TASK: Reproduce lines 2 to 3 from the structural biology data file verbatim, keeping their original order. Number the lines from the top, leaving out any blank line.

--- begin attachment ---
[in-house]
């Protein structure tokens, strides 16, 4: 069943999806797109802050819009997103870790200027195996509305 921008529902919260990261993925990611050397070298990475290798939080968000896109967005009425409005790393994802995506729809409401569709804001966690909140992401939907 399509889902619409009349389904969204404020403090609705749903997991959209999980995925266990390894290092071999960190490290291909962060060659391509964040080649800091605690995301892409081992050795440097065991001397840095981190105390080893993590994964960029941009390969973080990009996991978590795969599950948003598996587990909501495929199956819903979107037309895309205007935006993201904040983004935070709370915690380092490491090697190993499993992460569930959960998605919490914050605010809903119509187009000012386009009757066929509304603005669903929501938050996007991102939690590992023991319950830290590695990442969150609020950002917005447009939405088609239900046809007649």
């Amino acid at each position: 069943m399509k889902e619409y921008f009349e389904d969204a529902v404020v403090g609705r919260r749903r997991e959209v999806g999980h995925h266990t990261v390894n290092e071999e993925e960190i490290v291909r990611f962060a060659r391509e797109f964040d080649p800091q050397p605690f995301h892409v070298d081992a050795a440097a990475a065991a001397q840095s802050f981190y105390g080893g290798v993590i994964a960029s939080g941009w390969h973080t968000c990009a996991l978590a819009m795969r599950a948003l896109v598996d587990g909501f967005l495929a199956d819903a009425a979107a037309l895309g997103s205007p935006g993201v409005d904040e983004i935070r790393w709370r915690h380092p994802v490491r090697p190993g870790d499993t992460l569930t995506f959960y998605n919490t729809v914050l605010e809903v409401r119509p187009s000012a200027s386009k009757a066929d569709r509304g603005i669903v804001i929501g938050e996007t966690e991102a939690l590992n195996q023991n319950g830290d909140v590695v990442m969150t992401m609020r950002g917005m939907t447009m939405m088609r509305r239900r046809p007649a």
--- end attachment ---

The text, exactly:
């Protein structure tokens, strides 16, 4: 069943999806797109802050819009997103870790200027195996509305 921008529902919260990261993925990611050397070298990475290798939080968000896109967005009425409005790393994802995506729809409401569709804001966690909140992401939907 399509889902619409009349389904969204404020403090609705749903997991959209999980995925266990390894290092071999960190490290291909962060060659391509964040080649800091605690995301892409081992050795440097065991001397840095981190105390080893993590994964960029941009390969973080990009996991978590795969599950948003598996587990909501495929199956819903979107037309895309205007935006993201904040983004935070709370915690380092490491090697190993499993992460569930959960998605919490914050605010809903119509187009000012386009009757066929509304603005669903929501938050996007991102939690590992023991319950830290590695990442969150609020950002917005447009939405088609239900046809007649």
């Amino acid at each position: 069943m399509k889902e619409y921008f009349e389904d969204a529902v404020v403090g609705r919260r749903r997991e959209v999806g999980h995925h266990t990261v390894n290092e071999e993925e960190i490290v291909r990611f962060a060659r391509e797109f964040d080649p800091q050397p605690f995301h892409v070298d081992a050795a440097a990475a065991a001397q840095s802050f981190y105390g080893g290798v993590i994964a960029s939080g941009w390969h973080t968000c990009a996991l978590a819009m795969r599950a948003l896109v598996d587990g909501f967005l495929a199956d819903a009425a979107a037309l895309g997103s205007p935006g993201v409005d904040e983004i935070r790393w709370r915690h380092p994802v490491r090697p190993g870790d499993t992460l569930t995506f959960y998605n919490t729809v914050l605010e809903v409401r119509p187009s000012a200027s386009k009757a066929d569709r509304g603005i669903v804001i929501g938050e996007t966690e991102a939690l590992n195996q023991n319950g830290d909140v590695v990442m969150t992401m609020r950002g917005m939907t447009m939405m088609r509305r239900r046809p007649a």